OEP publishes first monitoring report on 25 Year Environment Plan

12th May 2022


The Office for Environmental Protection (OEP) has today published its first monitoring report on the UK government’s 25 Year Environment Plan, warning that progress so far has been “slow”.

The OEP – a new independent watchdog launched following Brexit – said that environmental laws, strategy and policy have not yet been successful in significantly slowing down, halting or reversing biodiversity decline, the unsustainable use of resources, or pollution.

Its report raises concerns around the government’s ambition to leave the natural environment in a better state than inherited, suggesting that this “does not have cross-government support or the same urgency, gravitas and awareness” as the vision for net zero.

The watchdog also warns that many environmental targets are frequently missed due to them being insufficiently coherent, connected or applied, thus failing to drive the scale or urgency of response required.

It calls for better governance, monitoring, assessing and reporting, so that the government can see the impacts of new and existing policy interventions, and understand how environmental laws are being implemented in practice.

Dame Glenys Stacey, chair of the OEP, said: “The 25 Year Environment Plan was an ambitious attempt to confront the challenges facing the environment, yet we continue to see worrying and persistent trends of environmental decline.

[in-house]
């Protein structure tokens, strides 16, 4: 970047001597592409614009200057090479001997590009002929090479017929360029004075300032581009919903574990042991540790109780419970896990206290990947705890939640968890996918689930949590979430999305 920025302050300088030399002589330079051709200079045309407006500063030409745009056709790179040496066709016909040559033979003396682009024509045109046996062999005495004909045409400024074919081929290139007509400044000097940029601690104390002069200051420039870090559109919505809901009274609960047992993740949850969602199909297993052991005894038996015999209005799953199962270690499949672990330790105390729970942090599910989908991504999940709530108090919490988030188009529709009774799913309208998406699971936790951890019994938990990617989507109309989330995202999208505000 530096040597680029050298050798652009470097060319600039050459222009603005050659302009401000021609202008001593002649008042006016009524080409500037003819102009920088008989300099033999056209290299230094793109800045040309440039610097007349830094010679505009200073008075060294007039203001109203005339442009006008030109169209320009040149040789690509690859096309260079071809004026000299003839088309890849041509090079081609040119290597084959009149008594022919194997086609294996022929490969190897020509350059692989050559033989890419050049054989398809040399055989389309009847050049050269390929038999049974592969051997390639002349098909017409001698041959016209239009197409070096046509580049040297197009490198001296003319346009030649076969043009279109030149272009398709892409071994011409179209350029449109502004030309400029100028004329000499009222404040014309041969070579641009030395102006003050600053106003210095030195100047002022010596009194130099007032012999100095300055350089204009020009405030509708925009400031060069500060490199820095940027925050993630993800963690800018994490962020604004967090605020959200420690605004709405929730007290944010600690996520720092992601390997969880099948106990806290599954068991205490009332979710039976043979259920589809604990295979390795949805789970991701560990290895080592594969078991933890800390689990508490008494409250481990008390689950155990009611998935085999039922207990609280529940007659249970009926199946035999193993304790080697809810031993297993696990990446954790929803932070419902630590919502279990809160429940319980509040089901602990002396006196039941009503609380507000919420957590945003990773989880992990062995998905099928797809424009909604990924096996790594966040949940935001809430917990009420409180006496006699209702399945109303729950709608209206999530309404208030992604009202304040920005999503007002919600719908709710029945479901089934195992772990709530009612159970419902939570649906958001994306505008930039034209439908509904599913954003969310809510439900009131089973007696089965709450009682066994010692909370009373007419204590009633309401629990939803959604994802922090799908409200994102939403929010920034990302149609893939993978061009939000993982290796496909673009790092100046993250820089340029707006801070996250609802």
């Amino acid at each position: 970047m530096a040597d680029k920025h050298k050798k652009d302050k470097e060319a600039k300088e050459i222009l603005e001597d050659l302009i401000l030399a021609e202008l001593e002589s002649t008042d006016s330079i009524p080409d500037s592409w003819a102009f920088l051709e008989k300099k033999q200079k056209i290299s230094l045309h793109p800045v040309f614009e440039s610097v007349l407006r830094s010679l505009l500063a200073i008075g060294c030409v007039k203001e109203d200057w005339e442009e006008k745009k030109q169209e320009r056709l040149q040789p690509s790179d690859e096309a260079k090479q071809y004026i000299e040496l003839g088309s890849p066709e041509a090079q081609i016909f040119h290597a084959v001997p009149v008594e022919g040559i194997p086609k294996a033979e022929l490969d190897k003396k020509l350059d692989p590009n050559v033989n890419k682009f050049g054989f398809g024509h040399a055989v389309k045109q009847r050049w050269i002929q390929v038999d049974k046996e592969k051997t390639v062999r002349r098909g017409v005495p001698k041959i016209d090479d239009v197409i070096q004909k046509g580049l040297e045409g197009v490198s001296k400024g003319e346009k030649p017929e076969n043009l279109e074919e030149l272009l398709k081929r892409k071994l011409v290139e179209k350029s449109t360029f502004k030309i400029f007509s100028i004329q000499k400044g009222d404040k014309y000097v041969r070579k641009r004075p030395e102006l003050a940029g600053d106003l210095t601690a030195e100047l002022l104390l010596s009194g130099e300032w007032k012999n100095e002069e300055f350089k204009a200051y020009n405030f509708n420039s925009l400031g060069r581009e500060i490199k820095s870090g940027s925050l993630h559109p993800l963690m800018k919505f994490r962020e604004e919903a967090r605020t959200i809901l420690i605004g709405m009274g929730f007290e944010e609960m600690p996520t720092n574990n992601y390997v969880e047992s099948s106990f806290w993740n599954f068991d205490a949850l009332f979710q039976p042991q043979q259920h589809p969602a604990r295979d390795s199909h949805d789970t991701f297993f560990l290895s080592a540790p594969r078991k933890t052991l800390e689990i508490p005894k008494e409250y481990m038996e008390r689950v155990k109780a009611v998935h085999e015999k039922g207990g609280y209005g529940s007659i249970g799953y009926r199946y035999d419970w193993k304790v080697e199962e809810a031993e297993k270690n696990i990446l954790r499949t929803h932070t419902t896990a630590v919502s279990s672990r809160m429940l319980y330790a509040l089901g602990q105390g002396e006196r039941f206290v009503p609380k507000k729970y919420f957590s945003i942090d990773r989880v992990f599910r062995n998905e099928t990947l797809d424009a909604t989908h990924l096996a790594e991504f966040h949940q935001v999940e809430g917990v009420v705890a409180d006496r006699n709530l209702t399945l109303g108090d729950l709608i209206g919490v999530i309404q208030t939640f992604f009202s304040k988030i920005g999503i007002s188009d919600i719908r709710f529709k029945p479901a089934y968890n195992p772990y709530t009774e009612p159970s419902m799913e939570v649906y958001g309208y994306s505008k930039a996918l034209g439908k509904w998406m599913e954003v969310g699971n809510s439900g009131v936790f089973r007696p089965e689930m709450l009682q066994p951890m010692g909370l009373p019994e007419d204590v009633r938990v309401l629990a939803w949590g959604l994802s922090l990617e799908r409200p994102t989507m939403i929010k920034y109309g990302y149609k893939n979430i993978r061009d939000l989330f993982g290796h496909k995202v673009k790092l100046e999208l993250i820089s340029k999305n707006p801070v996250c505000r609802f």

“Our rivers are in a poor state, bird and other species numbers are in serious decline, poor air quality threatens the health of many and our seas and sea floor are not managed sustainably.

“The Environment Act and the new tools it provides creates a real opportunity for government to make the difference needed. We press government to use the Act to full effect, to deliver the environmental improvements needed for proper stewardship of the environment.”

The report comes four years after publication of the 25 Year Environment Plan, and sets out a framework of six ‘building blocks’ that need to be in place to accelerate progress.

These include understanding environmental drivers and pressures, creating a vision, setting targets, coherent strategy and policy, governance, and monitoring, assessing and reporting.

Under these six headings, the OEP makes 16 recommendations to government, which include:

  • A comprehensive stocktake of the condition of the environment
  • Immediate prioritisation of environmental concerns
  • A clear, coherent and evidence-based vision for the 25-year plan
  • A commitment to the environment and environment strategy across all government departments
  • Ambitious long-term statutory targets
  • Coherence across targets and clarity on how the range of targets in the same policy area relate to each other
  • Accountability for the delivery of the 25-year plan across government
  • All key government strategies and policies that affect the environment must be aligned with government’s ambitions for the environment
  • Develop and publish an evidence-based, accessible, consistent and transparent way of assessing progress against the 25-year plan's objectives.

“It must set clear goals, ambitious targets and a coherent set of strategies, policies and delivery mechanisms to achieve each goal,” Dame Glenys continued. “It requires strong cross-government governance and accountabilities, with robust evaluation and remedies where measures fail to deliver.

“Given the urgency of the situation our message to government is clear: do not delay in making the changes necessary to protect, restore and improve our environment.”

Image credit: iStock


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